We have  been receiving complaints [about Anjuli Pandavar] from readers and other bloggers for months — and recent posts [by her] praising Fox News and blaming black Americans for racism were the final straw. … We are skeptics and critics of dogma and authoritarianism, and in addition, we recognize that the nonexistence of deities entails a greater commitment to human values, and in particular, an appreciation of human diversity and equality.”

Pompous nonsense! And dogmatic. And wrong. There is absolutely nothing about atheism that requires one to “appreciate” Lefty dogma about “diversity” and “equity”.

They go on:

We are for feminism, against racism [except when it is against Whites], for diversity, against inequity.

It’s a general sentiment, but if you can’t meet any of it, you don’t belong here. We’ve been agonizing over rejecting Anjuli Pandavar all summer long, and the consensus of the active members of the FtB community was that her continued presence was a betrayal of our principles.

You’ve gotta feel sorry for them. They went through agonies before kicking out a black woman for calling anti-White racism what it is.

 

Anjuli Pandavar writes cogently and incisively at Jihad Watch:

Thursday was 4 July 2019, the 832nd anniversary of the Battle of Hattin, arguably the most symbolic, if not the most fateful, of Christian follies, when the stage was set for the Kingdom of Jerusalem to lose the very city that gave it its proud name, and for jihad to subdue Christian mediaeval backwardness under the yoke of Islamic pre-medieval backwardness. The Crusaders had taken the Cross and by virtue of that fact alone, most believed themselves invincible. Considerations of practicalities such as water, terrain or supply lines, or indeed, Salah ad-Din’s battle plans, were secondary at best, blasphemous at worst. The Crusaders had God, but they lost. It was inconceivable to them that Salah ad-Din, too, had God, and by virtue of that fact alone, the Muslims, too, believed themselves invincible. Relying on God in war is truly a gamble in which the odds are even.

Eight hundred and thirty-two years later, the unholy trinity of the Occident is secular: the god of political correctness; the god of multiculturalism; the god of diversity. Different gods purportedly wielded against the same jihad, except this time straining to subdue modern Judeo-Christian enlightenment under the same Islamic pre-mediaeval backwardness with which it confronted the Crusaders. On this year’s 4 July, we find ourselves in the midst of transition from the jihad of incessant victimhood, incessant taking of offence and incessant demands for special treatment, to the jihad of violent attacks and brutal enforcement of Shari’a by any Muslim, whether obviously “fighting in the way of Allah” or not. The voices that have been warning of this for so long now face more than just shrill denunciations for the blasphemies of “racism”, “fascism”, “intolerance” and “Islamophobia”, and for the heresy of being “far-right”. In chilling enactment of George Orwell’s 1984, they are being erased, and all levels of society are complicit in their erasure. Exactly how bad things have to get before such voices are taken seriously remains to be seen.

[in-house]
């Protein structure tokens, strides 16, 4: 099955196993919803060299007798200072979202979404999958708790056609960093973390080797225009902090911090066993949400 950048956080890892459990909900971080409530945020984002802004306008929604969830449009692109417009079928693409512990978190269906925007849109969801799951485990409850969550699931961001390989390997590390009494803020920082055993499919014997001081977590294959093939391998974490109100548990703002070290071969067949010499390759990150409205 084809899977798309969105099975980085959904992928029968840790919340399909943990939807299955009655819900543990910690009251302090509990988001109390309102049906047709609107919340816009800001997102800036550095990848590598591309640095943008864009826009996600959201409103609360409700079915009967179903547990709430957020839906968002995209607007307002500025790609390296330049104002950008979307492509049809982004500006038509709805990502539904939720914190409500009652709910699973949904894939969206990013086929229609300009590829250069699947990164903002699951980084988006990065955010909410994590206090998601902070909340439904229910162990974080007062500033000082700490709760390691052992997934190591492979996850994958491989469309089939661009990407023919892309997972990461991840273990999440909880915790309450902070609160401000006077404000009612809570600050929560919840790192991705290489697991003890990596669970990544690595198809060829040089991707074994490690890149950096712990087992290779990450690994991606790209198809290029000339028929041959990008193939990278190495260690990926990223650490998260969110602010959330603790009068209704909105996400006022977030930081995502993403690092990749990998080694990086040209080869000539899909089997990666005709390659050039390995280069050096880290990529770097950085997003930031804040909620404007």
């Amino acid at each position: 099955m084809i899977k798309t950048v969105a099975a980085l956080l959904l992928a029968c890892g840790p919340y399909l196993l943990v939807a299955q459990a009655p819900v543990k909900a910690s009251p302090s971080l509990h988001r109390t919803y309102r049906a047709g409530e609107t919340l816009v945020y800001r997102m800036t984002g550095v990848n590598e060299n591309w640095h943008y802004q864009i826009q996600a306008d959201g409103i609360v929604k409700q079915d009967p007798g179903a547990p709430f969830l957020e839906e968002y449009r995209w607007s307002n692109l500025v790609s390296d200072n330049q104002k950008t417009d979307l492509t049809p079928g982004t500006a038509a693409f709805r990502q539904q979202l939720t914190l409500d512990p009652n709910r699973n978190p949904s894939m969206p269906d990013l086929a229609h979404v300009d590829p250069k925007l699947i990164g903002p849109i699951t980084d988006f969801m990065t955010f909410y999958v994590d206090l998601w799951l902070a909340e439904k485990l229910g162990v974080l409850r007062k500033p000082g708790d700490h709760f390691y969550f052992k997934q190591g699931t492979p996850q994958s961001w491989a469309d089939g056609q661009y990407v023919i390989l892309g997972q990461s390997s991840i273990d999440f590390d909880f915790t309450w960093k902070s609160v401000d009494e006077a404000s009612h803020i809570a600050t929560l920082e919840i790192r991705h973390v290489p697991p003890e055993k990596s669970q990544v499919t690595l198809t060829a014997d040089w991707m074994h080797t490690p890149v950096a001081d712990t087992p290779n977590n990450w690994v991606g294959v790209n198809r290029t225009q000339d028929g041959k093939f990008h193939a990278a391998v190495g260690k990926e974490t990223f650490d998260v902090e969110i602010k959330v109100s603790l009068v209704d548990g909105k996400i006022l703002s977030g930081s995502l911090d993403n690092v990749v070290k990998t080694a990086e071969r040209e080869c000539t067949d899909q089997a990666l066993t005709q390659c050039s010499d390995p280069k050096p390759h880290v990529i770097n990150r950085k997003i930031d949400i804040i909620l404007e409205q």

Gut-feel and all evidence of what jihad has managed to get away with in the West so far, strongly suggest that these voices of warning and truth will never be listened to. It seems that some of what were once Western societies will be defending Islam even as all manifestations of Christianity, Judaism, Hinduism, Sikhism and all other religions are destroyed, even as all democracy and all freedoms are obliterated, even as slavery is reinstated … , even as young white girls are shipped off en mass for sale in the Islamic heartlands, even as those who refuse dhimmitude and those who have left Islam are rounded up and publicly beheaded or crucified, even as married women see their husbands murdered before their eyes and are themselves dragged off to be raped, as per Muhammad’s excellent example, they will still be insisting that Islam is a religion of peace, is just like any other religion, and that Muslims are victims who have to be protected from “Islamophobia”.

And what of the God that the Enlightenment had relegated to a personal choice? I disagree with my Christian friends that we find ourselves in this worsening madness because “we have abandoned God”, and must return to him if we are to save ourselves from jihad. We owe our freedom, our equality and our democracy to our ousting God from his throne and lodging him instead in the hearts of those who will have him. God as free choice is the greatest achievement of the Enlightenment and one of the foundation stones of individual autonomy. Christian ideologues … seem not to realise that they argue directly against individual freedom when they seek to re-elevate God to a cosmic imperative. … Do not the perpetrators of jihad account for their own people’s troubles in exactly the same terms as Christian ideologues do? The ummah languishes in backwardness and misery in the face of infidel prowess, according to Qutb, Al-Banna, Maududi, Al-Qaradawi and others, precisely because Muslims have abandoned Islam and must return to it. Inter-religious squabbles over who has God and who hasn’t have always been the one-sided blindness on which religious exceptionalism, not to say arrogance, floundered. That way lies tragedy. … This is not the time for Christians to be stoking turf wars with atheists.